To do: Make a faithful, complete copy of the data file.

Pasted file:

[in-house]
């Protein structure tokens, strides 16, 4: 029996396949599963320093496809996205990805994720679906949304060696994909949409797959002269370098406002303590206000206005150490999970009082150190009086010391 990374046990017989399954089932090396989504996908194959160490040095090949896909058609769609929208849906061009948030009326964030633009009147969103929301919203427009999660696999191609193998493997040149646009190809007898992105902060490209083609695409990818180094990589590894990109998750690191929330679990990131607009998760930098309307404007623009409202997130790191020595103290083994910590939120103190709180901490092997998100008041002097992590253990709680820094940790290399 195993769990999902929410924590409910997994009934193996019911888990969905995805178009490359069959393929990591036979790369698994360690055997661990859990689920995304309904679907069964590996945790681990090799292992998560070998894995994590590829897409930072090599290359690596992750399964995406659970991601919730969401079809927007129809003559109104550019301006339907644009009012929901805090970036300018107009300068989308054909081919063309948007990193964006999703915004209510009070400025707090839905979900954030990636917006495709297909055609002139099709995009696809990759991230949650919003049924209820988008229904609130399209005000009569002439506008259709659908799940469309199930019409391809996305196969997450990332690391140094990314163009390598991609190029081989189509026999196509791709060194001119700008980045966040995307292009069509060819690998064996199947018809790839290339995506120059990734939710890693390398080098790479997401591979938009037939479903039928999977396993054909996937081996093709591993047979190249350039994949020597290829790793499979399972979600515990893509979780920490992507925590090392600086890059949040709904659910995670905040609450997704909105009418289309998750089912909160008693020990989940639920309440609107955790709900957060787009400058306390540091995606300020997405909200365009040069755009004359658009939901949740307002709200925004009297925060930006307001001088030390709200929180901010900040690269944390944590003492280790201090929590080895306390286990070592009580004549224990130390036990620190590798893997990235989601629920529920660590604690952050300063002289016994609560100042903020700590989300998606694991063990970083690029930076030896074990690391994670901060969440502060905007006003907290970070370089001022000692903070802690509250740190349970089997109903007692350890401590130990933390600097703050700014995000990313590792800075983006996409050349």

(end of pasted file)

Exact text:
[in-house]
């Protein structure tokens, strides 16, 4: 029996396949599963320093496809996205990805994720679906949304060696994909949409797959002269370098406002303590206000206005150490999970009082150190009086010391 990374046990017989399954089932090396989504996908194959160490040095090949896909058609769609929208849906061009948030009326964030633009009147969103929301919203427009999660696999191609193998493997040149646009190809007898992105902060490209083609695409990818180094990589590894990109998750690191929330679990990131607009998760930098309307404007623009409202997130790191020595103290083994910590939120103190709180901490092997998100008041002097992590253990709680820094940790290399 195993769990999902929410924590409910997994009934193996019911888990969905995805178009490359069959393929990591036979790369698994360690055997661990859990689920995304309904679907069964590996945790681990090799292992998560070998894995994590590829897409930072090599290359690596992750399964995406659970991601919730969401079809927007129809003559109104550019301006339907644009009012929901805090970036300018107009300068989308054909081919063309948007990193964006999703915004209510009070400025707090839905979900954030990636917006495709297909055609002139099709995009696809990759991230949650919003049924209820988008229904609130399209005000009569002439506008259709659908799940469309199930019409391809996305196969997450990332690391140094990314163009390598991609190029081989189509026999196509791709060194001119700008980045966040995307292009069509060819690998064996199947018809790839290339995506120059990734939710890693390398080098790479997401591979938009037939479903039928999977396993054909996937081996093709591993047979190249350039994949020597290829790793499979399972979600515990893509979780920490992507925590090392600086890059949040709904659910995670905040609450997704909105009418289309998750089912909160008693020990989940639920309440609107955790709900957060787009400058306390540091995606300020997405909200365009040069755009004359658009939901949740307002709200925004009297925060930006307001001088030390709200929180901010900040690269944390944590003492280790201090929590080895306390286990070592009580004549224990130390036990620190590798893997990235989601629920529920660590604690952050300063002289016994609560100042903020700590989300998606694991063990970083690029930076030896074990690391994670901060969440502060905007006003907290970070370089001022000692903070802690509250740190349970089997109903007692350890401590130990933390600097703050700014995000990313590792800075983006996409050349």